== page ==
FRUITDALE, Ala. (WKRG) — The work to finish repairs to Fruitdale High School is far from over. The Fruitdale High School Alumni Association hope bringing in a familiar face who grew up in the area will generate more funds to make those last-minute repairs to the school.

Debris, damaged structures, and chipped roofs still remain after an EF-1 tornado swept through the small community in November of last year.

Tremendous work has been done to restore majority of the school, but some of the needed repairs weren’t covered by insurance. One particular building that still needs to be repairs is the Agricultural Building.

Windy Taylor is a part of the Fruitdale High School Alumni Association, and helped organize the event to help bring in more money for repairs and community support.

“Our students need a safe school and we need to make some improvements,” Windy Taylor said.

To help raise funds, the Fruitdale High School Alumni Association sold tickets for country duo Thompson Square to perform at the school.

Singer Shawna Thompson graduated from the school and knew she wanted to step in to help her hometown after seeing how the tornado destroyed the town she called home.

“We just wanted to lend a hand and see if we could raise some money and take care of those,” Thompson said. “And it just meant a lot to to give back because Fruitdale gave me so much.”

“It’s devastating when it when a school in a small town, you know, it doesn’t have a lot of money,” her husband and singer Kiefer Thompson explained. “[So,] doesn’t have a lot of budget. And then they don’t have a lot of population or industry. When something like this happens, you know, the resources are very lean.”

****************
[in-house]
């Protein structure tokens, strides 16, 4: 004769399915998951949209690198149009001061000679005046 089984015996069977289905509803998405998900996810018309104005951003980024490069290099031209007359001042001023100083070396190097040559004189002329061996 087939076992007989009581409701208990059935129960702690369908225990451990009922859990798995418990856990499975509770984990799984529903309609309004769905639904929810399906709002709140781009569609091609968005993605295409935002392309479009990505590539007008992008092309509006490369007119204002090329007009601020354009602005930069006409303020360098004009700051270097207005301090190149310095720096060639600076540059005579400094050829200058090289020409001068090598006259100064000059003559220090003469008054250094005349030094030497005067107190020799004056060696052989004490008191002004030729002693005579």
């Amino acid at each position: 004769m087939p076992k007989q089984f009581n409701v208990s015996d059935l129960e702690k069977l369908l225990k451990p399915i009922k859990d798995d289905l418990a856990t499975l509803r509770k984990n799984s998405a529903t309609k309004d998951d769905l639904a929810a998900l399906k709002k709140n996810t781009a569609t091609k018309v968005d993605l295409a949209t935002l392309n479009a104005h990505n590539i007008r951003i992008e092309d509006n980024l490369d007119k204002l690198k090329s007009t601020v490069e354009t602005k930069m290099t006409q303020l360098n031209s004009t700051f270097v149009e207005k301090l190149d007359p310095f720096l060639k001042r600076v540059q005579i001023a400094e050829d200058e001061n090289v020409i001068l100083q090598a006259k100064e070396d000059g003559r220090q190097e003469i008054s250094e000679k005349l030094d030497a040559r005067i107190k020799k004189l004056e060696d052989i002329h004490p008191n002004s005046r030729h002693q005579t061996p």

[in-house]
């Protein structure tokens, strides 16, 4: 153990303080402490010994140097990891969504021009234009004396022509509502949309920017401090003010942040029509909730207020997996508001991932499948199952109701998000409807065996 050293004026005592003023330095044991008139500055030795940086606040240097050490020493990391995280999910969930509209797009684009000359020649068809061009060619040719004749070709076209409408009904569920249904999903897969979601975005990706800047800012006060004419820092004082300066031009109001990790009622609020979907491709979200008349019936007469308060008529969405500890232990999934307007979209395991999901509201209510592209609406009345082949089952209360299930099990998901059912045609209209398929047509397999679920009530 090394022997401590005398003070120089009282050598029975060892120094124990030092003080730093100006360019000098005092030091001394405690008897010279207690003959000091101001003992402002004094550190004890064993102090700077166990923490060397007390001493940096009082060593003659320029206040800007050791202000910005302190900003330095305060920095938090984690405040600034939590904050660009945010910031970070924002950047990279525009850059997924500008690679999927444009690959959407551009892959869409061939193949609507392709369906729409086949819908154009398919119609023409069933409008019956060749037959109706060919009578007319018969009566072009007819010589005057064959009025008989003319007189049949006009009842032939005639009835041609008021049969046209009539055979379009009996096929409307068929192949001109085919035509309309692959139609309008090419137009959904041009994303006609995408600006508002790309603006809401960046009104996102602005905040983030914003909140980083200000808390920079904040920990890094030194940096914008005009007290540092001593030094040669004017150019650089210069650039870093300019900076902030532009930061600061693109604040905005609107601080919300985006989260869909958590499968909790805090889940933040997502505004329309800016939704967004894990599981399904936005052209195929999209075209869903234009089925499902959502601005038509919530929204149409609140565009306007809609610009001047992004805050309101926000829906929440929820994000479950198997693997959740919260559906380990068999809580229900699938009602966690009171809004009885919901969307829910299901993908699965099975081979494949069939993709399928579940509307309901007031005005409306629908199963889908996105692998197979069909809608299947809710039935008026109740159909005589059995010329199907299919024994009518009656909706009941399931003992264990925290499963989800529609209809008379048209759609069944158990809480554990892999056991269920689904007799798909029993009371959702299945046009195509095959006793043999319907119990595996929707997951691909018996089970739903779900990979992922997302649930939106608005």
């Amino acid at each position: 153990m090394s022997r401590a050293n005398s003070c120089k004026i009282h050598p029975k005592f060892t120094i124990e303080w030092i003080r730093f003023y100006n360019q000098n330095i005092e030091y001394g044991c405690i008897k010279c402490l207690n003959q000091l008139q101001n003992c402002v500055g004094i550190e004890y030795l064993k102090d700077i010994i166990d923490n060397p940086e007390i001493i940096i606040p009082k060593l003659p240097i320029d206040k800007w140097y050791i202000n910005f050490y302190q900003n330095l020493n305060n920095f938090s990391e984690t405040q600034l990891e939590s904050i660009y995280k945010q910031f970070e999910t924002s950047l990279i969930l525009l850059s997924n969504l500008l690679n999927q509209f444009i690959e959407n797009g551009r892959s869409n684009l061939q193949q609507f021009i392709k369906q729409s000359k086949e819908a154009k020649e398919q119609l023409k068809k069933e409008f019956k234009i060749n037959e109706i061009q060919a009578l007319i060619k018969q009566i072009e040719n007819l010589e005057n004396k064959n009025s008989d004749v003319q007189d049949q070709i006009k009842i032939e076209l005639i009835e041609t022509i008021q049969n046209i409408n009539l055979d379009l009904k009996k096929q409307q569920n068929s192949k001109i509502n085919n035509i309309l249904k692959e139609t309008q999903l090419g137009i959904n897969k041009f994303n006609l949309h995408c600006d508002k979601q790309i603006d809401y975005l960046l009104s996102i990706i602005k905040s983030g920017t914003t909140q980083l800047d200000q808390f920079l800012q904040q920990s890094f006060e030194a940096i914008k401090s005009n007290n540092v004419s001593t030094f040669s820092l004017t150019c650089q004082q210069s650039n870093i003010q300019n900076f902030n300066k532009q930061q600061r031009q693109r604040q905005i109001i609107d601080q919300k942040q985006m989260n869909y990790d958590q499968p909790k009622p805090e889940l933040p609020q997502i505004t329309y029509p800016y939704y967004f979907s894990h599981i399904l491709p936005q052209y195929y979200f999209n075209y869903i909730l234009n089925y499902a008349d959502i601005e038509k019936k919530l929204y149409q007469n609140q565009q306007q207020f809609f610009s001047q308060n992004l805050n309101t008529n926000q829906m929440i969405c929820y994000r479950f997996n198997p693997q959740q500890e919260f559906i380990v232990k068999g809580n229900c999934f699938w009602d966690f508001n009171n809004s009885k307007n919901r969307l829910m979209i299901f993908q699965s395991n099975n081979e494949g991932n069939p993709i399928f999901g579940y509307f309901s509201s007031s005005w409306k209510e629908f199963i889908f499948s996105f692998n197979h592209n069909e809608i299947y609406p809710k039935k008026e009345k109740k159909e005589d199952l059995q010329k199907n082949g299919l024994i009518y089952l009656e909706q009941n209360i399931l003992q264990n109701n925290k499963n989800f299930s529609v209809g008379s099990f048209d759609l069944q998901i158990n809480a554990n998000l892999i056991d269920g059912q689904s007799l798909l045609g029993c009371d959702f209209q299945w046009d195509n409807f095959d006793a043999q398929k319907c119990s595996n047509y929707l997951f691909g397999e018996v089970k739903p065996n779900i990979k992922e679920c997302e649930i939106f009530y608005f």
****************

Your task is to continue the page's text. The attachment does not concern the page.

Along with raising funds, the school also turning 100 in the spring of 2024.

Fellow teacher Veronica Barnes said it’s important for the school to keep standing and be in the best shape, not only for this milestone, but because the school serves several children in Washington County.

“Our school services several communities in South Washington County,” Barnes said. “Our school is the hub of this community. And so, you know, everything revolves around what’s going on at school.”

All of the money raised from ticket sales is going directly for repairs.

Even though most of the money is from the ticket sales, for many who lined up outside Fruitdale High, their support for the school goes beyond a concert.

“I went to this school when I was young,” fellow concertgoer and alumna Holly Williams said. “And it is it’s got so many memories in this county, and I want it to remain standing because I want my kids to go here and their grandkids to go here and all that good stuff.”

“Having your community involved in anything is vital to any success; especially with the school system,” Taylor said.

So far, the Fruitdale High Alumni Association has raised at least $38,000.